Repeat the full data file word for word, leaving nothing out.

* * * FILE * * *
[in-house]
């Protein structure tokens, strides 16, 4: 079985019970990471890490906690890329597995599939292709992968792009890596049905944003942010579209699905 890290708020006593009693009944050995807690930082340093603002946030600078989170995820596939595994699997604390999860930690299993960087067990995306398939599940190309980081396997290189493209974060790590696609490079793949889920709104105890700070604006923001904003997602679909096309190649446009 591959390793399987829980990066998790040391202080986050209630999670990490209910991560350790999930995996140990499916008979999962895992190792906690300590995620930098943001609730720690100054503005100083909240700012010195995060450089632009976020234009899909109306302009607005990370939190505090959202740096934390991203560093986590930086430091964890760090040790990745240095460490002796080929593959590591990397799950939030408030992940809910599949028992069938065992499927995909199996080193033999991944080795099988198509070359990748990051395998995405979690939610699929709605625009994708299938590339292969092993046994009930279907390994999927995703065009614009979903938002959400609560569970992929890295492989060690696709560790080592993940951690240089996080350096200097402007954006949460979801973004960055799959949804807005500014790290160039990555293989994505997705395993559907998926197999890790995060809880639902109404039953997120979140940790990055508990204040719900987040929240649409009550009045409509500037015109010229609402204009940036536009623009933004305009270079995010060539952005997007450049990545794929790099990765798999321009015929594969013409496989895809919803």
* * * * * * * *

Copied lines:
[in-house]
């Protein structure tokens, strides 16, 4: 079985019970990471890490906690890329597995599939292709992968792009890596049905944003942010579209699905 890290708020006593009693009944050995807690930082340093603002946030600078989170995820596939595994699997604390999860930690299993960087067990995306398939599940190309980081396997290189493209974060790590696609490079793949889920709104105890700070604006923001904003997602679909096309190649446009 591959390793399987829980990066998790040391202080986050209630999670990490209910991560350790999930995996140990499916008979999962895992190792906690300590995620930098943001609730720690100054503005100083909240700012010195995060450089632009976020234009899909109306302009607005990370939190505090959202740096934390991203560093986590930086430091964890760090040790990745240095460490002796080929593959590591990397799950939030408030992940809910599949028992069938065992499927995909199996080193033999991944080795099988198509070359990748990051395998995405979690939610699929709605625009994708299938590339292969092993046994009930279907390994999927995703065009614009979903938002959400609560569970992929890295492989060690696709560790080592993940951690240089996080350096200097402007954006949460979801973004960055799959949804807005500014790290160039990555293989994505997705395993559907998926197999890790995060809880639902109404039953997120979140940790990055508990204040719900987040929240649409009550009045409509500037015109010229609402204009940036536009623009933004305009270079995010060539952005997007450049990545794929790099990765798999321009015929594969013409496989895809919803």